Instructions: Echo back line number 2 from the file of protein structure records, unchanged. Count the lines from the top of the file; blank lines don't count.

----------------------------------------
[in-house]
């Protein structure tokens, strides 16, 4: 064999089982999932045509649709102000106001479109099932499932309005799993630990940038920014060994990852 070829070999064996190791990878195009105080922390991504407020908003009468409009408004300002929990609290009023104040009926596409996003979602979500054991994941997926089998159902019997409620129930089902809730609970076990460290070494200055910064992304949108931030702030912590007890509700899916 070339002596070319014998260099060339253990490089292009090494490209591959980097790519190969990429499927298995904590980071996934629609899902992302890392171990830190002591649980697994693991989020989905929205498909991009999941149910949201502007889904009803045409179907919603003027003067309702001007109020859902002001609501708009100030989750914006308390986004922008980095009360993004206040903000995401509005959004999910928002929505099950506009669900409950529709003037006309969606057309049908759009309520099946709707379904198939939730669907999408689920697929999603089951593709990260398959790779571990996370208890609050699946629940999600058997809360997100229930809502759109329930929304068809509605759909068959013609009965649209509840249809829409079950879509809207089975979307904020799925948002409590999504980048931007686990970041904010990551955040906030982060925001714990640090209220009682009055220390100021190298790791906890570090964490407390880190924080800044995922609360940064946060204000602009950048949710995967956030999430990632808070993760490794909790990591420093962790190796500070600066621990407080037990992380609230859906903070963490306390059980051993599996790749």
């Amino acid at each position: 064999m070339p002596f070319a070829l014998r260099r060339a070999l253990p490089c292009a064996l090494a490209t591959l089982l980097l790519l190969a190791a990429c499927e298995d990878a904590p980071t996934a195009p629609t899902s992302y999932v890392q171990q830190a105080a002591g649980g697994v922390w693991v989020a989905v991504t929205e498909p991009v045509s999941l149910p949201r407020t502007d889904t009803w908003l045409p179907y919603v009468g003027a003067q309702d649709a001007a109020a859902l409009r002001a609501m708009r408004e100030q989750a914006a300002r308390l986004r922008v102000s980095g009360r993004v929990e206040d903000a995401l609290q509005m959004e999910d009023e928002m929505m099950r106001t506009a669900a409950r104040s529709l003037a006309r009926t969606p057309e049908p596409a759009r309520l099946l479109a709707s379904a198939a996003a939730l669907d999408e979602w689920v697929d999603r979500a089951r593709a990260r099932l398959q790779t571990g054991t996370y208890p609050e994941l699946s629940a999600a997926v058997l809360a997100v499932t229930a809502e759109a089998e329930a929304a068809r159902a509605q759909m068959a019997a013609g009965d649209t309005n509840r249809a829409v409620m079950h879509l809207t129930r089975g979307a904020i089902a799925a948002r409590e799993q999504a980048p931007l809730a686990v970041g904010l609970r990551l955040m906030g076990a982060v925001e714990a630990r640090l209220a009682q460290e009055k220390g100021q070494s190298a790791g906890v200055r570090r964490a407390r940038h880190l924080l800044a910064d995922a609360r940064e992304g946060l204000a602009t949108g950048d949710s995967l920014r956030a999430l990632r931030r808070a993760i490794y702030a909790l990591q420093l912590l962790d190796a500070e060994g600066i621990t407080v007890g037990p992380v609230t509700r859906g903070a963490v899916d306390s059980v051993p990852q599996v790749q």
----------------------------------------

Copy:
């Protein structure tokens, strides 16, 4: 064999089982999932045509649709102000106001479109099932499932309005799993630990940038920014060994990852 070829070999064996190791990878195009105080922390991504407020908003009468409009408004300002929990609290009023104040009926596409996003979602979500054991994941997926089998159902019997409620129930089902809730609970076990460290070494200055910064992304949108931030702030912590007890509700899916 070339002596070319014998260099060339253990490089292009090494490209591959980097790519190969990429499927298995904590980071996934629609899902992302890392171990830190002591649980697994693991989020989905929205498909991009999941149910949201502007889904009803045409179907919603003027003067309702001007109020859902002001609501708009100030989750914006308390986004922008980095009360993004206040903000995401509005959004999910928002929505099950506009669900409950529709003037006309969606057309049908759009309520099946709707379904198939939730669907999408689920697929999603089951593709990260398959790779571990996370208890609050699946629940999600058997809360997100229930809502759109329930929304068809509605759909068959013609009965649209509840249809829409079950879509809207089975979307904020799925948002409590999504980048931007686990970041904010990551955040906030982060925001714990640090209220009682009055220390100021190298790791906890570090964490407390880190924080800044995922609360940064946060204000602009950048949710995967956030999430990632808070993760490794909790990591420093962790190796500070600066621990407080037990992380609230859906903070963490306390059980051993599996790749």